Jackman often uses the term synergistic wounding with couples to deter one partner from pointing the finger at the other. “It’s helpful that we all have a shared language, and by knowing that childhood wounding is getting triggered, they become less [adversarial], and it becomes a very open-hearted connection because they can see that tender part of the other.”
Jackman created nine synergistically wounded archetypes in Healing Your Wounded Relationship to help couples quickly feel understanding from patterns with which they identify. The archetypes are the Wounded Hero and the Rescued Victim, the Blame-Shame Game, the Scorekeeper, the Mindreader and the Accused, the Fabulist and the Enabler, the Bickersons, the Oversharer, the Bad Boy and the Good Girl, and the Tug-of-War Controller.
“Even though we are each unique and special, these patterns and themes are repeated universally,” Jackman writes in his book. “I define codependency as having a higher regard, esteem, love, trust and respect for someone else than one has for oneself. … Once this heavy curtain is pulled back, we begin to know more about ourselves and others.”
Schwarzbaum says identifying patterns of both the self and a partner is fundamental. In a first session, she’ll ask clients separately, “What are their complaints about you?” That, in turn, increases the couple’s self-awareness to the impact of their behavior and creates a space to explore not just their own past but that of their partner’s.
“Feeling unprotected, alone, attacked, not cared for, unloved — these are all inner child feelings and triggers,” she says. “It’s important a partner knows what they bring up for the other person and not just [for] themselves because they could easily build a long list of what their partner brings up for them.”
Penetrating shame walls
What about sex? On the surface, a focus on the inner child wouldn’t seem to apply directly to a couple’s sex life. But Katehakis, a sex therapy specialist, says a breakdown in childlike bonding can be a determining factor in a couple’s sex life suffering. On the flip side, playful and childlike connecting can be a linchpin for emotionally available sexual connection.
“In a relationship, we’re actually safe enough to hate each other,” says Katehakis, who authored a clinical workbook, due on bookshelves in 2022, titled What Turns You On. “So, we say things that trigger and bring up all the family-of-origin strategies for functioning. If the family fought dirty growing up, then that partner will fight dirty. If a family didn’t talk about feelings, then that partner might be too afraid to be vulnerable.
“Childlike connection is a crucial form of intimacy. We don’t see images in movies of couples being childlike together, tickling and cuddling. It’s too vulnerable in a way. But performative behaviors don’t define sex and fail to represent the actual tenderness of a sexual encounter.”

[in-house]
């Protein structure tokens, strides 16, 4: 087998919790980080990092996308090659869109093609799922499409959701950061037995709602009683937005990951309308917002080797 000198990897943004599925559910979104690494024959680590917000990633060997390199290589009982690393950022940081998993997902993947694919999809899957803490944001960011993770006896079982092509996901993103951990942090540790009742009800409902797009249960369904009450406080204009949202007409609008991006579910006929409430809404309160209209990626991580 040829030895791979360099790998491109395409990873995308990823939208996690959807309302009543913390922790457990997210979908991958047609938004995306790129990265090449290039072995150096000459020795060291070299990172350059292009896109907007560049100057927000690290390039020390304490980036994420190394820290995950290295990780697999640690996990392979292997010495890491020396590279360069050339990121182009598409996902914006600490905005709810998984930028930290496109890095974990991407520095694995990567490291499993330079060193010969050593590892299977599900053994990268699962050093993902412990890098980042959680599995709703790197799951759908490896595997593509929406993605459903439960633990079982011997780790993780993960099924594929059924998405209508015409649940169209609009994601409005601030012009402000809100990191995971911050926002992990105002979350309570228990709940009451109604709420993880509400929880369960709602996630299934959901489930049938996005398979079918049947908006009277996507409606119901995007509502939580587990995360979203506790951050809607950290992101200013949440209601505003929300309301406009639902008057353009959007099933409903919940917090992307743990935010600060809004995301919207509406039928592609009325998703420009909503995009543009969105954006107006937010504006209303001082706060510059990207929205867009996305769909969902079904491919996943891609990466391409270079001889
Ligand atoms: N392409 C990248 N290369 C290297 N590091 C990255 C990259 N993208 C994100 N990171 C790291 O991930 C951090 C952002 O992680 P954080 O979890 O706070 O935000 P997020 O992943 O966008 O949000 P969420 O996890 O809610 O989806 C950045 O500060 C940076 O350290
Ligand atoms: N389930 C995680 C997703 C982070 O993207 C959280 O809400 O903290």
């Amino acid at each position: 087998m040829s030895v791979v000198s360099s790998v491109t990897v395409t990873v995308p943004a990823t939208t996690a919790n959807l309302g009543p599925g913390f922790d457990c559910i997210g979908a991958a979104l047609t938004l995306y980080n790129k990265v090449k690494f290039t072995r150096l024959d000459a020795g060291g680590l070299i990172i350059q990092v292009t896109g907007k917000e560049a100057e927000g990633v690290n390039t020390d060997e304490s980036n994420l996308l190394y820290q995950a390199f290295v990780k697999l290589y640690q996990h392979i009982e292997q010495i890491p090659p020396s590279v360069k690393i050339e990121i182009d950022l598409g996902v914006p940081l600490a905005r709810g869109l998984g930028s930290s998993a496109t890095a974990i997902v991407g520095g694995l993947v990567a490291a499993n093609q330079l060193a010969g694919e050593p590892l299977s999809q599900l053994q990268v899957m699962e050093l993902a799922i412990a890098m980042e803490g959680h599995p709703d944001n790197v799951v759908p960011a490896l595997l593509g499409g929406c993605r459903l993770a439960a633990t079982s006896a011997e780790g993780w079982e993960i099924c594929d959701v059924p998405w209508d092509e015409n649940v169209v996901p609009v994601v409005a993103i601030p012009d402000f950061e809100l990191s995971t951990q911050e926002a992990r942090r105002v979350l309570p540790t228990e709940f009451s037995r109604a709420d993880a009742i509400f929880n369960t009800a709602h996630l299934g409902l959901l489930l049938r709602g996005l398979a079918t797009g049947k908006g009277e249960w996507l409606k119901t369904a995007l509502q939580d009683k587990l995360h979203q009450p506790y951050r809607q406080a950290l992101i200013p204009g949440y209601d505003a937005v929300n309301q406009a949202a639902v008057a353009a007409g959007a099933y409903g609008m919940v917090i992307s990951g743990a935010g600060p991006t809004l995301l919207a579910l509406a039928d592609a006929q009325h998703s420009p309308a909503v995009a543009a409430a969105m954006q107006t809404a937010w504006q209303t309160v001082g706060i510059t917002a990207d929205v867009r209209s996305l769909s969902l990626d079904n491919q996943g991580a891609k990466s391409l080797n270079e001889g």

Schwarzbaum says partners will often trigger a negative view of the other through shame. “What people do with the shame determines the quality of intimate relationships,” she says. “Most people want their self-esteem to be enhanced through their partner, not the opposite.”
Katehakis concurs that shame can work as a massive barrier in a couple’s connection, which is why dialing a couple back to see themselves in childlike form can be a salve to that shame. “If we have a partner who sees us in that cherishing and amazed view of a child, we can tolerate or lean into some of the smaller frustrations,” she says. “Seeing ourselves at our most vulnerable state can help build the capacity for loving ourselves through another. Then we can start seeing ourselves as handsome and beautiful instead of throwing each other under the bus.”
Gibson says that type of approach can get a couple back to a healthier time in their relationship, including the beginning phase. She has noticed that couples sometimes start criticizing each other shortly after the honeymoon stage, when the euphoria of infatuation and childlike connection fades and helplessness and powerlessness begin to surface. One of the biggest hurdles in working with a couple can involve peeling back the protective front they have built in the interim.
“Most of the time growing up, our parents would always win, and we’d always lose,” Gibson says. “So, a relationship becomes an opportunity to change that. That’s how our partners become our enemies on accident. In response, we’re often protecting or building those invisible walls. Wherever we have wounding and imprints, we might’ve formed a shell and then hardened it. … But we’re not healing and growing if we’re hiding or even too focused on being seen.”
Jackman says he’s commonly convincing clients to focus less on the battle of “winning” and more on the war of “loving.” The notion of a client’s inner child being drawn to another’s inner child to mirror their own wounded parts might seem counterintuitive. But as Jackman explains, it’s also true that clients who come to couples therapy are there for a more important reason: They see and feel something in their partner that can be different and healing.
“Achieving that means seeing the inner child,” Jackman says. “And both partners have to believe the cycle can stop. Then that hidden agenda [of healing] they both have carried not just in their relationship, but since childhood, can become unhidden and come to fruition.”
Scott Gleeson is a licensed professional counselor for DG Counseling in the Chicago suburbs, specializing in trauma and relational dynamics. He spent more than a decade writing for USA Today, where he won national writing awards from the Associated Press and NLGJA: The Association of LGBTQ Journalists. His debut contemporary novel, The Walls of Color, will be published in 2023.
Opinions expressed and statements made in articles appearing on CT Online should not be assumed to represent the opinions of the editors or policies of the American Counseling Association.